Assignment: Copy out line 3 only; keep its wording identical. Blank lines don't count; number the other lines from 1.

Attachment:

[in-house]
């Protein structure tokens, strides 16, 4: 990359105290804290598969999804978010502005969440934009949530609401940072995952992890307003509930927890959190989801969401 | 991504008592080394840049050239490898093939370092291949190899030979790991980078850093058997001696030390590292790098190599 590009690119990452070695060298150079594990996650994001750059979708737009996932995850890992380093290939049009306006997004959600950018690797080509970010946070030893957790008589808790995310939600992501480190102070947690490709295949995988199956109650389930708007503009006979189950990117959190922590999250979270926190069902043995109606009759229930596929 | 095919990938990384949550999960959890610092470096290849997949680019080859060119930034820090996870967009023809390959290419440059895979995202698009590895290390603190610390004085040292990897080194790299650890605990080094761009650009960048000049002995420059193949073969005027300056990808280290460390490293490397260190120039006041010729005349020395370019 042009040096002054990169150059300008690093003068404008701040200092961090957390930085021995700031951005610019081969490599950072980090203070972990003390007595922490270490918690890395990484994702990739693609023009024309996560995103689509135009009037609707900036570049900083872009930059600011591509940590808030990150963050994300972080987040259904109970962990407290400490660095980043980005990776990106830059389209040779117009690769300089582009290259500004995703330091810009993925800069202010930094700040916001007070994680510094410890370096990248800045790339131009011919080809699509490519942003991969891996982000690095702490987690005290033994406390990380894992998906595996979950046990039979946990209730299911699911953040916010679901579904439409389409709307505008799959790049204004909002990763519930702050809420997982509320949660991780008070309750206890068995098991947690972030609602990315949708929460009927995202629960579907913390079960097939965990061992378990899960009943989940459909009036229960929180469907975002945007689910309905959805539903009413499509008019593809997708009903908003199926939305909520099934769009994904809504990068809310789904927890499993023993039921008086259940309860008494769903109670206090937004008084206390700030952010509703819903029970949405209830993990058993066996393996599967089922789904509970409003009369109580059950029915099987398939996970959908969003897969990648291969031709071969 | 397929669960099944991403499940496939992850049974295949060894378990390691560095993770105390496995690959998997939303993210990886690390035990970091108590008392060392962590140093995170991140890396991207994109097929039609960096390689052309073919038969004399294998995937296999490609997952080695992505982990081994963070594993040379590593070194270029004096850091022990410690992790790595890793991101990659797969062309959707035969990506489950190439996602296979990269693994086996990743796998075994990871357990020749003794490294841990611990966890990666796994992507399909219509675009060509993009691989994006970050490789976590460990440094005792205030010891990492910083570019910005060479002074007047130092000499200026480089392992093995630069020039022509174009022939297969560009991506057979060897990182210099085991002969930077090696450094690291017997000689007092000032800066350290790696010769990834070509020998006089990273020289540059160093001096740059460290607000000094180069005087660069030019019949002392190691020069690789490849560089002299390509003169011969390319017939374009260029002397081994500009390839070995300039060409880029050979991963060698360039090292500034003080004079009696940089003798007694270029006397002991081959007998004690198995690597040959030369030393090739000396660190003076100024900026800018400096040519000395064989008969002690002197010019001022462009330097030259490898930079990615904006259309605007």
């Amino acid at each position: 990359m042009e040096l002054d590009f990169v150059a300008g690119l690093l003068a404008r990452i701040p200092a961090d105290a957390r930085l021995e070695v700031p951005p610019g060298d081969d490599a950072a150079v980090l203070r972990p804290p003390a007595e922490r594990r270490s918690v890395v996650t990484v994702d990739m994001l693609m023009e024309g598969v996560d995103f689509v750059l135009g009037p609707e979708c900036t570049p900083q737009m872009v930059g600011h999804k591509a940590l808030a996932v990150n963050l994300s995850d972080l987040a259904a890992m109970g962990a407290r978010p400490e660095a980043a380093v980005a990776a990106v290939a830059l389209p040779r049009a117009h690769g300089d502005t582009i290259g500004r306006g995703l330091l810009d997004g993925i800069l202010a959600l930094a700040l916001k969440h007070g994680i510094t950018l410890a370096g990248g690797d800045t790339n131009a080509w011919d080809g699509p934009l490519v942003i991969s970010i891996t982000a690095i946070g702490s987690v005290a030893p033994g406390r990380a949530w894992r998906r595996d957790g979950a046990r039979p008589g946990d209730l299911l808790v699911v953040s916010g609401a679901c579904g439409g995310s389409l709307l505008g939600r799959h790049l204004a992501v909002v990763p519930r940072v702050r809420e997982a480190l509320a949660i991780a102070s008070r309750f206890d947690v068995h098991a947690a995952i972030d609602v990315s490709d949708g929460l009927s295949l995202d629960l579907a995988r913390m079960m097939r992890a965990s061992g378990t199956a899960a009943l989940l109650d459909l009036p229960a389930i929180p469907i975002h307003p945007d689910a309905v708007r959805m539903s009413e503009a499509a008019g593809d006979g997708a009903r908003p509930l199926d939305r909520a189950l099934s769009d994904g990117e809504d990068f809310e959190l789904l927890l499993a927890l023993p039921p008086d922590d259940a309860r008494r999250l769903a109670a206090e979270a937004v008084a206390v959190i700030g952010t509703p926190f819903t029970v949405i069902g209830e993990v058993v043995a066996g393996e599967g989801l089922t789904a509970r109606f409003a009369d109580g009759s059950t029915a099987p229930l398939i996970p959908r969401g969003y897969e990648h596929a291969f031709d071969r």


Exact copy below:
């Amino acid at each position: 990359m042009e040096l002054d590009f990169v150059a300008g690119l690093l003068a404008r990452i701040p200092a961090d105290a957390r930085l021995e070695v700031p951005p610019g060298d081969d490599a950072a150079v980090l203070r972990p804290p003390a007595e922490r594990r270490s918690v890395v996650t990484v994702d990739m994001l693609m023009e024309g598969v996560d995103f689509v750059l135009g009037p609707e979708c900036t570049p900083q737009m872009v930059g600011h999804k591509a940590l808030a996932v990150n963050l994300s995850d972080l987040a259904a890992m109970g962990a407290r978010p400490e660095a980043a380093v980005a990776a990106v290939a830059l389209p040779r049009a117009h690769g300089d502005t582009i290259g500004r306006g995703l330091l810009d997004g993925i800069l202010a959600l930094a700040l916001k969440h007070g994680i510094t950018l410890a370096g990248g690797d800045t790339n131009a080509w011919d080809g699509p934009l490519v942003i991969s970010i891996t982000a690095i946070g702490s987690v005290a030893p033994g406390r990380a949530w894992r998906r595996d957790g979950a046990r039979p008589g946990d209730l299911l808790v699911v953040s916010g609401a679901c579904g439409g995310s389409l709307l505008g939600r799959h790049l204004a992501v909002v990763p519930r940072v702050r809420e997982a480190l509320a949660i991780a102070s008070r309750f206890d947690v068995h098991a947690a995952i972030d609602v990315s490709d949708g929460l009927s295949l995202d629960l579907a995988r913390m079960m097939r992890a965990s061992g378990t199956a899960a009943l989940l109650d459909l009036p229960a389930i929180p469907i975002h307003p945007d689910a309905v708007r959805m539903s009413e503009a499509a008019g593809d006979g997708a009903r908003p509930l199926d939305r909520a189950l099934s769009d994904g990117e809504d990068f809310e959190l789904l927890l499993a927890l023993p039921p008086d922590d259940a309860r008494r999250l769903a109670a206090e979270a937004v008084a206390v959190i700030g952010t509703p926190f819903t029970v949405i069902g209830e993990v058993v043995a066996g393996e599967g989801l089922t789904a509970r109606f409003a009369d109580g009759s059950t029915a099987p229930l398939i996970p959908r969401g969003y897969e990648h596929a291969f031709d071969r």